The nonprofit economic partnership promotes D.C. and recently coordinated the We DC exhibit at the South by Southwest festival, to boost the District as a creative hub.

Photo via Instagram/Wale


The Go-Go Symphony is back at the Atlas Performing Arts Center on H Street NE this weekend, this time with go-go great William “JuJu” House on the drums.

House, who played for D.C. legends Chuck Brown and Rare Essence, will join more than three dozen other musicians for the 8 p.m. show Saturday honoring the District’s homegrown genre. As the Go-Go Symphony plays, the Da Originalz dance group will take the stage and emcee Ashley Jenkins will rap and sing.

The music will include the go-go song “Get Your Hands Up,” and the classical piece “In the Hall of the Mountain King,” but with a go-go twist.

“The thing I like about this program is how it uses so many disparate elements,” the show’s conductor, John Devlin, said.

The concert will be the fourth performance of the Go-Go Symphony since its creation last year. Most seats are sold out, but a limited number of standing-room tickets are still available.

“It’s a really fun time,” Devlin said.


Zac Brown Band (Photo via Zac Brown Band)

Tickets for Zac Brown Band‘s concert this summer at Nationals Park go on sale for the general public Friday, but some locals might be able to snag a seat early.

Members of the country band’s fan club and Citi credit card users already can get tickets, and Nationals season ticket holders will be able to buy them tomorrow. Everyone else will be able to buy tickets starting at 10 a.m. Friday.

The Avett Brothers will join Zac Brown Band for the Aug. 14 concert. Zac Brown Band previously played Nationals Park in 2010, with Dave Matthews Band.

Taylor Swift is also set to perform at the 41,000-seat stadium this summer. Tickets for her shows July 13 and July 14 already are on sale.

Photo via Zac Brown Band


Two veteran D.C. rock musicians are bringing a showcase of global music to the Hill Center

Starting March 15, the Hill Center will host four Sunday afternoon concerts by District musicians from Sierra Leone, Mali and Ethiopia.

Fugazi drummer and producer Brendan Canty and Jim Thomson — who coordinates music for the Capital Fringe Festival and was a drummer for Gwar — created the series to highlight D.C.’s lively global music scene, Thomson said. Its name, “Dounouya: Global Sounds on the Hill,” references a West African word for “the whole world,” organizers said.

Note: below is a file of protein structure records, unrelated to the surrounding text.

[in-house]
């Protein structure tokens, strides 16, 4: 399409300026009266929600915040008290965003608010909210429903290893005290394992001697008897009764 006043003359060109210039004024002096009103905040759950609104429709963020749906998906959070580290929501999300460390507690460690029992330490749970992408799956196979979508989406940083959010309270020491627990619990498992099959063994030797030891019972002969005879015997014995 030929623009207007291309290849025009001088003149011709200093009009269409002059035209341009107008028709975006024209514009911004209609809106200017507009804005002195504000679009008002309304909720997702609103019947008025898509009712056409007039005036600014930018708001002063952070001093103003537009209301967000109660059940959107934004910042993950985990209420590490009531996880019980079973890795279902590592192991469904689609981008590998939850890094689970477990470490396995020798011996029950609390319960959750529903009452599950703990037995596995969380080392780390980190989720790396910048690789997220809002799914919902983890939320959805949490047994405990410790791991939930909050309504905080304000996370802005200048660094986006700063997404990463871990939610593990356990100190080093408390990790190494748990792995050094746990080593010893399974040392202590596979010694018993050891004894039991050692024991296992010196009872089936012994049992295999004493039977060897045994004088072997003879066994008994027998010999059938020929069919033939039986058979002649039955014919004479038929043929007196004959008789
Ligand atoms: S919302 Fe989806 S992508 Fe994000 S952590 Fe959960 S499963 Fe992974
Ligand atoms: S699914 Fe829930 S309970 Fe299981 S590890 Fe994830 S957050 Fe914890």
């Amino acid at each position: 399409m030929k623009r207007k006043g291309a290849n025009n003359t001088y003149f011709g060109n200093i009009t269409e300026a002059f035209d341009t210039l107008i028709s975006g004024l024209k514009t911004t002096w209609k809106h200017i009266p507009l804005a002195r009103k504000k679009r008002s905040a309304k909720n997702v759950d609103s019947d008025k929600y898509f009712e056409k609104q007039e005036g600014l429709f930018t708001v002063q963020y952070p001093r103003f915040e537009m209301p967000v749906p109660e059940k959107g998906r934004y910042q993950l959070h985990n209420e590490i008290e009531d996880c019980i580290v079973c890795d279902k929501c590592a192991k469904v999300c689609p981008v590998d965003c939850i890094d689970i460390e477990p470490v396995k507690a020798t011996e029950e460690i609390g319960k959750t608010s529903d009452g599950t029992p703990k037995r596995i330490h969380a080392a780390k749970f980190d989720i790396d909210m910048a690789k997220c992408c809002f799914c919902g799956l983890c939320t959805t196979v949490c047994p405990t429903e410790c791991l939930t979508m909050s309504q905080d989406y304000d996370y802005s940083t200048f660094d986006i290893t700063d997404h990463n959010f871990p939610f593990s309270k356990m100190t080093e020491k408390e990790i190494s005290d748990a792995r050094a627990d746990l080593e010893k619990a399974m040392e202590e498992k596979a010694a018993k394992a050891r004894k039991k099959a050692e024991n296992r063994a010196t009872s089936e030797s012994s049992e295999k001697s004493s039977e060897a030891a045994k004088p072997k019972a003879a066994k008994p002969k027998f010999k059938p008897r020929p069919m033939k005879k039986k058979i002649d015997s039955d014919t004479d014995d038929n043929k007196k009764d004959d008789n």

“We’re going to focus on the international, cultural side of Washington, D.C.,” Thomson said. “This is a federal city, but it has a massive population of immigrants.”

The musicians will be Janka Nabay & The Bubu Gang, which makes traditionally Muslim music with drum machines, and Cheick Hamala Diabate, a Malian griot and string instrument-player who has performed with American banjo players. Also on the lineup are the Feedel Band, which mixes Ethiopian music and American sounds, and Amadou Kouyate, a kora player and drummer.

The musicians all combine sounds from their families’ countries, the U.S. and elsewhere, Thomson said.

“They’re doing funk music influenced by James Brown, and jazz influenced by Duke Ellington,” Thomson, 49, said about the Feedel Band.

You might not hear Canty’s or Thomson’s punk roots in the sounds of the concerts, but they’ll be there in the shows’ “philosophy,” Thomson said.

“Exposure to punk rock was really always about attitude, not really style,” he said. “Punk rock opened another door to possibilities.”

The concerts at 921 Pennsylvania Ave. SE will be held March 15, April 12, May 10 and June 28. Tickets cost $12 each online and $15 at the door. Craft beer and wine will be sold.

Photos courtesy of Hill Center/Michael Crook, John Shore


National Symphony (Photo via Facebook/National Symphony)

The National Symphony Orchestra is coming to NoMa.

The orchestra’s NSO In Your Neighborhood series kicks off this week with free concerts in and near the neighborhood, including a performance tomorrow night (Tuesday) at NPR headquarters (1111 N. Capitol St. NE).

The seven days of performances are aimed at bringing chamber music into non-traditional settings, Executive Director Rita Shapiro said in a statement.

Here are highlights from the performance schedule:

  • Chamber performance at NPR, Tuesday, Jan. 6, 7-8:30 p.m.
  • Official kickoff event at Union Market, Wednesday Jan. 7, 7-8 p.m. RSVP required
  • Chamber performance at the NoMA Business Improvement District (1200 1st St. NE), Thursday, Jan. 8, 11 a.m.-1 p.m.

For the full schedule of performances in NoMa and Brookland, and to RSVP to events, see the NSO website.

Photo via Facebook/National Symphony